Former British Prime Minister Margaret Thatcher reportedly gave her Indian counterpart Indira Gandhi Britain's full support in the immediate aftermath of the 1984 Golden Temple raid.
Thatcher sent a personal letter, saying that Britain supported India's unity in the face of demands for a separate Sikh homeland.
She also disclosed that police were investigating threats against the safety of Indian diplomats.
According to the Guardian, the letter will cause further debate about Britain's role in the raid among the worldwide Sikh community.
The Indian government had made an apparent request for advice from the SAS in the months leading up to the raid.
The Indian government said about 400 people were killed when Gandhi sent troops into the temple complex in June 1984 in the six-day Operation Blue Star.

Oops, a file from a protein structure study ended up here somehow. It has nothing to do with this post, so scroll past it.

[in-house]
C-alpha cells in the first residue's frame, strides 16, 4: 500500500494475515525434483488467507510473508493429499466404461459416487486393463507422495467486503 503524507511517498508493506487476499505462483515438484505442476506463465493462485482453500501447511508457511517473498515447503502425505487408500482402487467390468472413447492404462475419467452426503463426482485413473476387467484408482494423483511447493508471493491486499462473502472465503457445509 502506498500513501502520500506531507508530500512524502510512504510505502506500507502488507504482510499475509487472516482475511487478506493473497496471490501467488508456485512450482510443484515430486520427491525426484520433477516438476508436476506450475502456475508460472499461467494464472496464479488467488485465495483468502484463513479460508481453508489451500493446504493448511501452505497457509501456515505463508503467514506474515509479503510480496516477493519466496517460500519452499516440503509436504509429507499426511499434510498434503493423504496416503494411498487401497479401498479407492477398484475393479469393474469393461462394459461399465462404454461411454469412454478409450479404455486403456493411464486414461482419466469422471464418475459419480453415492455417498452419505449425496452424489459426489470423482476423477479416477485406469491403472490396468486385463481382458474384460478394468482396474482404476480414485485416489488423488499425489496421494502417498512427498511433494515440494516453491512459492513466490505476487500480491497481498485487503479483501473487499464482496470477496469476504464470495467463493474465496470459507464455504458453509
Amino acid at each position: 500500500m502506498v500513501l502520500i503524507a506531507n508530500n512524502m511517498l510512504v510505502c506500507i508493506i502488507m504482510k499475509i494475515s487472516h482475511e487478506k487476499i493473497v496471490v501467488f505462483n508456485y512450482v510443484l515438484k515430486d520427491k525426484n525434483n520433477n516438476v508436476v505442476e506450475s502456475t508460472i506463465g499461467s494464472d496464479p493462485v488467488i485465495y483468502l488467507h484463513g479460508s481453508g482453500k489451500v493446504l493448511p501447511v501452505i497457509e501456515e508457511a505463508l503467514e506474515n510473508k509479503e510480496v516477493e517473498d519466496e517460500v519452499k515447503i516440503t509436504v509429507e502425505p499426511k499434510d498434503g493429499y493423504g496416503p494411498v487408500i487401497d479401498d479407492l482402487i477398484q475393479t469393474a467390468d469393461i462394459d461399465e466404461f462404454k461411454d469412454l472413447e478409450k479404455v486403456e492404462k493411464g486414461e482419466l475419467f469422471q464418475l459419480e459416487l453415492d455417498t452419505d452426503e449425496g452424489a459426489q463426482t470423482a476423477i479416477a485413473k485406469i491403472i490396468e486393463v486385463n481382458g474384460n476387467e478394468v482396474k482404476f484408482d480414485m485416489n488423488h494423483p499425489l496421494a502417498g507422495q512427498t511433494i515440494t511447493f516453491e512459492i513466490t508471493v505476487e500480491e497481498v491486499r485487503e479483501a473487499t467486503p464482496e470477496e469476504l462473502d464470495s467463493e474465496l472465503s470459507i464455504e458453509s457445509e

Sikh groups, which have called for an inquiry into the British role in the raid, put the death toll in the thousands, including many pilgrims.
The letter, which is in response to two sent by Gandhi on 9 and 14 June, appears to show that she had expressed worries that Sikh 'extremists' could use Britain as a base.
Thatcher also reassured Gandhi that British police were 'devoting considerable resources' to safeguarding Indian government personnel in Britain.
A few months after the letter was sent, Gandhi was gunned down by her own Sikh bodyguards in an act of revenge.
This triggered communal violence, which led to the deaths of thousands of Sikhs across India.